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A Good Kind of Culture-Shock

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John Reinink.20122013 IMAGE

 By John Reinink, Master of Divinity 2014    

John is a Master of Divinity and Master of Arts 2014 dual candidate.  John comes to the Princeton Seminary community from Blyth, Ontario - Canada. Current Co-Moderator of BGLASS, he is also a Candidate for Ministry with the Presbyterian Church (USA) under the Philadelphia Presbytery.  Simply put, PTS is fortunate to have such an amazing heart and mind here with us.  In this reflective blog, John shares with us the culture shock he never expected and at one time could only hope for ---

Diversity is a funny thing.  How diverse a community is completely depends on the person judging that diversity.  For someone from a large urban center with experience in communities that have a large diversity of races, cultures, religions, gender identities, sexual orientations, artistic preferences, occupational backgrounds, etc., etc., Princeton Theological Seminary (PTS) may seem pretty homogenous, boring, and even dangerously unaware of its lack of diversity.  For other individuals who don’t come from such a community or city center, PTS is wrought with new people, ideologies, experiences, and, loosely put, extreme diversity.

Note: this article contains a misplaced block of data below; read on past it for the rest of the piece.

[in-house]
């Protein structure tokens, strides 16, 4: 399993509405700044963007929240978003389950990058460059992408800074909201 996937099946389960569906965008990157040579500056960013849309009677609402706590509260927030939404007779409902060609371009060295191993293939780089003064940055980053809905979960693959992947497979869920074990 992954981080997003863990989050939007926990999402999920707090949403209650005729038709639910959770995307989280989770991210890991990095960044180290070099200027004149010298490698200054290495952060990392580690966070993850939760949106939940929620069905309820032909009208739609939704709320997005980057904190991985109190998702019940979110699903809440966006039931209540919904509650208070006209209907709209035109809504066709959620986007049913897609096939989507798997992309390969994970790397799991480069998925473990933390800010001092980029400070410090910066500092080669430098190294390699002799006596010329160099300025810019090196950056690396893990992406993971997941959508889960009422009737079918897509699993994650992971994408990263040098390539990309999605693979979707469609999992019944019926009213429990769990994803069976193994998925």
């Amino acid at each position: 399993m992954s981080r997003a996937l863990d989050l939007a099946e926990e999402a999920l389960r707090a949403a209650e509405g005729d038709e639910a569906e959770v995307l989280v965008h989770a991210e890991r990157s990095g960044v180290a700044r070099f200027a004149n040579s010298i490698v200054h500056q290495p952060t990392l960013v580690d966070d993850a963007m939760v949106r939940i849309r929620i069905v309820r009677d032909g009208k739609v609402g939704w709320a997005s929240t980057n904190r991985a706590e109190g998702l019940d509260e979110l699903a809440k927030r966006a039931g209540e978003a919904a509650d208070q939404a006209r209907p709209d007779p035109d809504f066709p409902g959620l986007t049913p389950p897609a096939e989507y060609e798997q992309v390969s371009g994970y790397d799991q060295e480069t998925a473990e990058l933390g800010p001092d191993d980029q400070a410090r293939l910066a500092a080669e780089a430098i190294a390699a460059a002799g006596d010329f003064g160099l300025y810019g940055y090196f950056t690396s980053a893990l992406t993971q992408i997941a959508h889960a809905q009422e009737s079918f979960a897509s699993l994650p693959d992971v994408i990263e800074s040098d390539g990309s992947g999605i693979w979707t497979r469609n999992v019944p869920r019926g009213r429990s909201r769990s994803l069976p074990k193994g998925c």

I come from a community that would identify as the latter.  Statistically, the county I hail from has very few individuals that are of a visible minority (1.5% of the total population).  The community in which I spent most of my pre-college years was made up of mostly recent immigrants (or first-generation Canadians), all white, almost all farmers, very few with university education, and almost all members of the same conservative, Calvinist, Reformed denomination.  All of my pre-Seminary education was completed in schools started by that denomination and most of my professional and summer work experience was in ministries affiliated with that denomination.  For me, it didn’t take much to experience something that was more diverse than my community.